I saw this boat in the cove yesterday and the water and its shadow were so clear it seemed airborne. As more boats arrived, the dance of the sailboats at anchorage began. Initially two were anchored. Another arrived and dropped its anchor, perhaps a little too close to a boat already there. They hauled the anchor, circled around and dropped it again. We go to bed and someone drags anchor, or simply decides to move during the night, and the positions change again. Someone told us they were here when there were at least 18 boats in the cove. Hard to imagine.
We celebrated Valentine’s day yesterday with flowers from the garden.
Today I found this heart on the lawn from a Cape Barren Goose.
And what about this soup made entirely from the garden’s beets. Gorgeous color.
I think i stirred things up with cleaning and blogging. I cleaned the house and the next day awakened to several small, dead spiders in the house. Maybe they ran out of insects to eat or I destroyed their webs. I purposely left two spiders as sentries over the doorway to the sun room to keep the house clean of bugs. I took photos of the dead spiders in the morning and one I ran into at the lighthouse in the afternoon
Then I blogged about vacuuming spiders. I got to put it to the test yesterday.
First, Tim was clearing a trail, while I painted the lighthouse stairs. I had the better of the jobs because once again the views were phenomenal. The wind was howling around the lighthouse and the tower was singing and groaning and the stairs were actually vibrating. What fun!
Tim was working away on Squally Trail and was bit by not one, but two, jack jumper ants. I wrote about them earlier and have a link to a photo here.
Yikes. At least he didn’t have an allergic reaction to it, which is fairly common. Then to make matters worse, he came home to shower and while he was in the shower, a huntsman spider
was on the outside of the shower door. He couldn’t get out of the shower because if he slid the door, it would have run inside the shower and they are surprisingly fast. He called me to get rid of it. I was hysterical laughing because it is so incredibly huge. I got a litre container and the mouth wasn’t big enough. Then when I moved towards it, the spider started to go in the shower. I could hardly stand, I was laughing so hard. I resorted to extreme measures and got out the vacuum. The spider is about 3X the diameter of the hose but I got it running and managed to suck it into the vacuum. Then we plugged up the hose with a paper towel. How long until it dies in there? And is there a flap to keep it in? I hope so. It may turn out the dead ones are actually more dangerous but the huntsman are so big and ugly.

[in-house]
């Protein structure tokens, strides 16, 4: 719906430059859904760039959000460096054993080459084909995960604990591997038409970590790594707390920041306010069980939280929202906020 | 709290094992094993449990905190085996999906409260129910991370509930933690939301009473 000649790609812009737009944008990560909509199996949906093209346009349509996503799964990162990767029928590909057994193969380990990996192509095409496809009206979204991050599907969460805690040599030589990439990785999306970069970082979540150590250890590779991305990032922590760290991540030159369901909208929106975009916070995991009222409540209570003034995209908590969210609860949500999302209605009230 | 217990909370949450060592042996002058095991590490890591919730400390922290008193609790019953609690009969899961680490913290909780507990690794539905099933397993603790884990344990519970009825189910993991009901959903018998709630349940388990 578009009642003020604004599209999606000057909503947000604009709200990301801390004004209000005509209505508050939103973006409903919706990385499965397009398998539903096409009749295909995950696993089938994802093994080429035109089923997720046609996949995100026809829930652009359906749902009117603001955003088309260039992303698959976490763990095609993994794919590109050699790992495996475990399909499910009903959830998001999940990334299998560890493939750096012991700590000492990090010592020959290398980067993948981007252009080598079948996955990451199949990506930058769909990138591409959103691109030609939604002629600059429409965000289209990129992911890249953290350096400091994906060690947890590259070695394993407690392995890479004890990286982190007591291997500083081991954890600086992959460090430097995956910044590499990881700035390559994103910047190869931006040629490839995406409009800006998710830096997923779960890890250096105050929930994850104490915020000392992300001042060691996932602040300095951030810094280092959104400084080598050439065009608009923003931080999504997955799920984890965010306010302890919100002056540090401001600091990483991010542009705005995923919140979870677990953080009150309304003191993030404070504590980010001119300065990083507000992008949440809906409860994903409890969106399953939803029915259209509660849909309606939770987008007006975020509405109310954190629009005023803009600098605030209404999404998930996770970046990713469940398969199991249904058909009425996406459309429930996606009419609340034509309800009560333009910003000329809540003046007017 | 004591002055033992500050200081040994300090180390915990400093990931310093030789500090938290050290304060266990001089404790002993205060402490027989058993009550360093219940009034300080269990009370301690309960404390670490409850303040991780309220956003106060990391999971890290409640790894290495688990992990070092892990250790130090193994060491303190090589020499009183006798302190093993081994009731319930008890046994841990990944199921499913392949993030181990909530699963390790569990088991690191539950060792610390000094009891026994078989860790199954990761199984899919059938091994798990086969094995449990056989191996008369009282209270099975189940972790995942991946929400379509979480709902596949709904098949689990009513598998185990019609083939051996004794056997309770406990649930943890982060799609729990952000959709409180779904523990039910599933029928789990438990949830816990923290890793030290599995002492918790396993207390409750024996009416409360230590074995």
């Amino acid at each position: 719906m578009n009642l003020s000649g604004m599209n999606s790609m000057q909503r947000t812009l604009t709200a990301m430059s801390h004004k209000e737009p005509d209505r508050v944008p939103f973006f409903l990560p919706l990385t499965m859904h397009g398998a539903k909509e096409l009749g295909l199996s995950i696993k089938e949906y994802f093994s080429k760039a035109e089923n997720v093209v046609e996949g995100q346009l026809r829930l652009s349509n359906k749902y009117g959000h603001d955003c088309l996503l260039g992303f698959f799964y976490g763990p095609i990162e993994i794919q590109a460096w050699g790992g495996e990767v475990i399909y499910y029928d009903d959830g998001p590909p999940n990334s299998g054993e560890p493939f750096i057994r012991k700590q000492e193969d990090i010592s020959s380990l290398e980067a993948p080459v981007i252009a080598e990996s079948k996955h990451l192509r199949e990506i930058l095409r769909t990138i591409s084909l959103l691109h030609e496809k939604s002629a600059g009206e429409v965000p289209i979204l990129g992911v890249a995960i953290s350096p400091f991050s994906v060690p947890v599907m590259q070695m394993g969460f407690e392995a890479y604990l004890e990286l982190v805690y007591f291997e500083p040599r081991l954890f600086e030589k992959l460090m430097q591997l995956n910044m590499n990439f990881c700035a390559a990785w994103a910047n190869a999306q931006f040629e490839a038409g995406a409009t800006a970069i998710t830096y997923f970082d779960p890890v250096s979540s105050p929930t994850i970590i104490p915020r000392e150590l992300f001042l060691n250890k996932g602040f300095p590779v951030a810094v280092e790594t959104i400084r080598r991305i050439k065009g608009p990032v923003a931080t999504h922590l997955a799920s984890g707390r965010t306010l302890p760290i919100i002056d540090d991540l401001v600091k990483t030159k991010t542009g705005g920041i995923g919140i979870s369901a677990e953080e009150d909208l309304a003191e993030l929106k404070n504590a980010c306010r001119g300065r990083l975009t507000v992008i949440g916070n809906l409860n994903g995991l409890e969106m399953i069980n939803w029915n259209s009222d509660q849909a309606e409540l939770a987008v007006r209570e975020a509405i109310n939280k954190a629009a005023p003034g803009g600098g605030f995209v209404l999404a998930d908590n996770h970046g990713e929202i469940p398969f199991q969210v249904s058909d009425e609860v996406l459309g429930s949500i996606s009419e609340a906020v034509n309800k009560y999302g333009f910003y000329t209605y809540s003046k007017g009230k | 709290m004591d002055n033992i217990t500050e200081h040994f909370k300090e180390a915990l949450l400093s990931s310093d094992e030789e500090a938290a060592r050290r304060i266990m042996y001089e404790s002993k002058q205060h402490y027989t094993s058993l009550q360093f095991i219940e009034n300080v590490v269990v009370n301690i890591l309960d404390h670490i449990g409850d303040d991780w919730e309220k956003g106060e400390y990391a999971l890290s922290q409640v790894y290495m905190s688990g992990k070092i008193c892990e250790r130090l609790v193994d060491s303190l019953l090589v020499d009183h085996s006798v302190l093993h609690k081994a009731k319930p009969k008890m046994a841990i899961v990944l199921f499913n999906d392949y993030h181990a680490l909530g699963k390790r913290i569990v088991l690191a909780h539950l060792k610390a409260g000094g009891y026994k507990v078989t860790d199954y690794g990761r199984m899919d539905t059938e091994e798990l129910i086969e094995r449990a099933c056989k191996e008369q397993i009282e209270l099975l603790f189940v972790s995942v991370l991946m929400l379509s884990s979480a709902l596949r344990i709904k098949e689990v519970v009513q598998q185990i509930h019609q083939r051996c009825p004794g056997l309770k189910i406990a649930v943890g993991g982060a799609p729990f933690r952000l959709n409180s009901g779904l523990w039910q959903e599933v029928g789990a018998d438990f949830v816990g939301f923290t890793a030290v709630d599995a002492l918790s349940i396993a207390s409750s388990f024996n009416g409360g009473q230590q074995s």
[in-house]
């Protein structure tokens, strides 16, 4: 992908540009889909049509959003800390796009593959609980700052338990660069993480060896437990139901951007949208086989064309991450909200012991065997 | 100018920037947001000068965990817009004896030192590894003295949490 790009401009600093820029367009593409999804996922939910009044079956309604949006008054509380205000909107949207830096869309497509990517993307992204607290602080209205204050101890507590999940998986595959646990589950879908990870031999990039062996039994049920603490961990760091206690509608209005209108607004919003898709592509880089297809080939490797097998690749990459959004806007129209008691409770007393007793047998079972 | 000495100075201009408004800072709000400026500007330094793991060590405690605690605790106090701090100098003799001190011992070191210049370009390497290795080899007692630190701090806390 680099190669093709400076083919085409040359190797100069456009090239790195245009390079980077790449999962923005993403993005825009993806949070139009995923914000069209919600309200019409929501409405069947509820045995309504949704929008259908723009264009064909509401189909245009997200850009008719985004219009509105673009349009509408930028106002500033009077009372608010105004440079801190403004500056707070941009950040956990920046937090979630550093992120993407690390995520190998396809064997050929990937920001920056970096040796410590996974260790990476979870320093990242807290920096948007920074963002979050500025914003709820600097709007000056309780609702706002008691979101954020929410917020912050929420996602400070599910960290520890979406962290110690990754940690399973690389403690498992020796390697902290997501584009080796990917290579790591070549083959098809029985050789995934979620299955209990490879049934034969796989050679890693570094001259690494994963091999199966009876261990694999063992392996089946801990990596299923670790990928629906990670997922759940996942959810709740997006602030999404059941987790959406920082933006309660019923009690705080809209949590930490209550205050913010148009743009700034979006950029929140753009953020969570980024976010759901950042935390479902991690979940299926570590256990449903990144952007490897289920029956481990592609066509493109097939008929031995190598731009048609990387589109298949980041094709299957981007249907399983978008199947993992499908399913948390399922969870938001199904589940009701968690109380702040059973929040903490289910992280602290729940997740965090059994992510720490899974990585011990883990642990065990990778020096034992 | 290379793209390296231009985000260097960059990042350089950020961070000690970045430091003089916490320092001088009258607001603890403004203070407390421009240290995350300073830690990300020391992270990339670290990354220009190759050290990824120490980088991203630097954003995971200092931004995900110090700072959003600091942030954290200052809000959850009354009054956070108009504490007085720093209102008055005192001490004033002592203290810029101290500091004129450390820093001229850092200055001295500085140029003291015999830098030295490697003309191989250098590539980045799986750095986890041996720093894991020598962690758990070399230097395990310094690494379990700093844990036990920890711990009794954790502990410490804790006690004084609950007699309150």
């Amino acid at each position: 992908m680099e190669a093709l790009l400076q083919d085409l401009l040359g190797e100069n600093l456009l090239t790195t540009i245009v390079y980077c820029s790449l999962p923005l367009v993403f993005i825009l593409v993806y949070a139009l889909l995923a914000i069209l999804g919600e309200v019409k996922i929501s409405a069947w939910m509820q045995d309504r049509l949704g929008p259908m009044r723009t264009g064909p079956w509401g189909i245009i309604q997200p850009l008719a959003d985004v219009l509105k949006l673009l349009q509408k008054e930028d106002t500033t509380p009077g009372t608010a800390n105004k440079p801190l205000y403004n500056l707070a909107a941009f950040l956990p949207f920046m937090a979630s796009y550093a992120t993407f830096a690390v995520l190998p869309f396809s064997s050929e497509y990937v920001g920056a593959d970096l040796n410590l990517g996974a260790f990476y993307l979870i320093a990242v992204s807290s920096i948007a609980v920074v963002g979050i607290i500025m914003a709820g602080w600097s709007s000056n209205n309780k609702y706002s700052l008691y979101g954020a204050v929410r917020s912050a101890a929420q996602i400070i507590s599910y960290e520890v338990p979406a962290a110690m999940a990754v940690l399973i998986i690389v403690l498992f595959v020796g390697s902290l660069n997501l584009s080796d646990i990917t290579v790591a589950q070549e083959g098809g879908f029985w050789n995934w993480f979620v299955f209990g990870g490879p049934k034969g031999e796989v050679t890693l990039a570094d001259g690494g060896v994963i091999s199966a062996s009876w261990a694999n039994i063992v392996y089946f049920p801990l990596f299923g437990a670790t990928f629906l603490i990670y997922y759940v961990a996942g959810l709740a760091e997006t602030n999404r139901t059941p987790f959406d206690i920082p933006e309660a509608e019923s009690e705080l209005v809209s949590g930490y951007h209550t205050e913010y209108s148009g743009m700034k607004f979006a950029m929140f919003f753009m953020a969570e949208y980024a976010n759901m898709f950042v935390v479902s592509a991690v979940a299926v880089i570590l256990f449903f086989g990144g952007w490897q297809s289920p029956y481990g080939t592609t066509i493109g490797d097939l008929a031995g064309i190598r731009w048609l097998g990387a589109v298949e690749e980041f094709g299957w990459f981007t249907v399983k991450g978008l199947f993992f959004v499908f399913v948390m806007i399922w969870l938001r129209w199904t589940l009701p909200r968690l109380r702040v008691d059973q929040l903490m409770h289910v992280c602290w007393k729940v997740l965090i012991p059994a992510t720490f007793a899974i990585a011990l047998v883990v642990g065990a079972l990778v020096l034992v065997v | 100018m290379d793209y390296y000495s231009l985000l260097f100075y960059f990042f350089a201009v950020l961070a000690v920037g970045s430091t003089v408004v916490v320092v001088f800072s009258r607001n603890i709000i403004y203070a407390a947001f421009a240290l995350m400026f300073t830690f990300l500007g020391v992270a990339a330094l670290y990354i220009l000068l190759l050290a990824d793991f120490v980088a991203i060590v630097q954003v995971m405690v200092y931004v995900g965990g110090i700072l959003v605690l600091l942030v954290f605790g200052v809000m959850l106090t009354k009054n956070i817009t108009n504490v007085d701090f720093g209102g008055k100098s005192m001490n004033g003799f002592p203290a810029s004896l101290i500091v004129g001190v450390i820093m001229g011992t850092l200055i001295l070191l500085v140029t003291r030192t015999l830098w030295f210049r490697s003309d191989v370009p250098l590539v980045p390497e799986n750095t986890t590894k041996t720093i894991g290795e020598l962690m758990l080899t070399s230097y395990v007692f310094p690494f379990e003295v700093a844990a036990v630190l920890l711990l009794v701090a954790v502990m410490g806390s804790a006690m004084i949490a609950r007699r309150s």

We received a phone call in the afternoon from the Young Endeavor, anchored in Garden Cove. She is a 44 meter Naval Training Vessel, with a youth training program for kids aged 16-23. It focuses on personal development and growth sort of like Outward Bound and 10,000 kids have done it. This year they sailed with the Sydney Hobart racers as a support vessel. There is a crew of nine Royal Australian Navy personnel and 28 youths in training. A group came up to the lighthouse and then they invited us down for a tour of the boat. What a treat. The kids were a little green because they sailed here in 30 knot winds overnight and were happy to be on land, hugging trees? A cure for seasickness. They all climb the yard arms and have their first go at it in the dark so no one can really tell how high they are. By the end of the trip, they take over the ship for 24 hours and are observed by the Naval crew.
The crew couldn’t have been nicer and more safety conscious. They met us on the beach with a dinghy and foul weather gear and lifejackets. There was a mildly dicey transfer to the ship from the bouncing dinghy up a ladder on the side. We had a grand tour and stayed for dinner! Very sweet. The wind picked up while we were aboard and we caught a ride back ashore. We landed in water up to our chests in the surf but luckily my glad bag kept my camera dry.
We hoped to watch them sail off today but for some reason they were delayed and our stomachs called us back home for lunch.
Then as I was finishing this entry and enjoying a cuppa, they came sailing through Murray Pass. Tim hailed them on the radio to say goodbye and I ran up Barn Hill to catch some photos. They poked around Erith a bit and headed on to Wilson’s Promontory in Victoria.
Now we’re thinking of sailing on Tall Ships as our next adventure. Tim as mate and me as cook. We looked up a few in Maine and they all use wood fired stoves in the kitchen and are all looking for cooks. What does that tell you?
We are having a run of windy weather for a change, right when my seedlings are beginning to raise their little heads above the dirt. I spent the afternoon putting protection around them because gale winds are expected until Friday. I had to prop up the corn once again because the plants were leaning to leeward. Somehow the peas’ tendrils held on. I encountered my first whip snake since we have been here in the garden. No lives were lost in videotaping it but it wasn’t as timid as I had expected. Nonetheless, it left and I escaped unharmed.
The lighthouse obscured by clouds.
Here are links to my latest film adventures:
The Garden Gale and white lipped snake encounter
The gurgle of beer brewing; and
Birds taking a bath
Ok, so perhaps I need a new hobby.
I’m still spinning and knitting. I’m almost done with my second sock and am spinning tasmanian mohair with organic merino wool. Very nice.
The Deal island Lighthouse doesn’t actually sit on the highest point on the island but it’s close. The lighthouse is officially at 305 meters and is 12.5 meters high. We climbed to the peak just next to it, which is higher but wasn’t a good site for the lighthouse because it’s only dirt and rocks. There’s more granite at the lighthouse site and it’s not as close to the edge of the cliffs.
Survey marker at the high point
It was hot and calm and we enjoyed a picnic lunch at the lighthouse. The wind came back with a vengeance today but we still had visitors. A lovely family of four on a trimaran, Mustang Sally.
Tim keeps trying to lure me to the edge of very high cliffs. Should I worry?
View from 1000 feet to the rocks and surf below. There’s not enough perspective to really see how high we were.
But the views of Barn Hill, Dover and Erith islands were spectacular.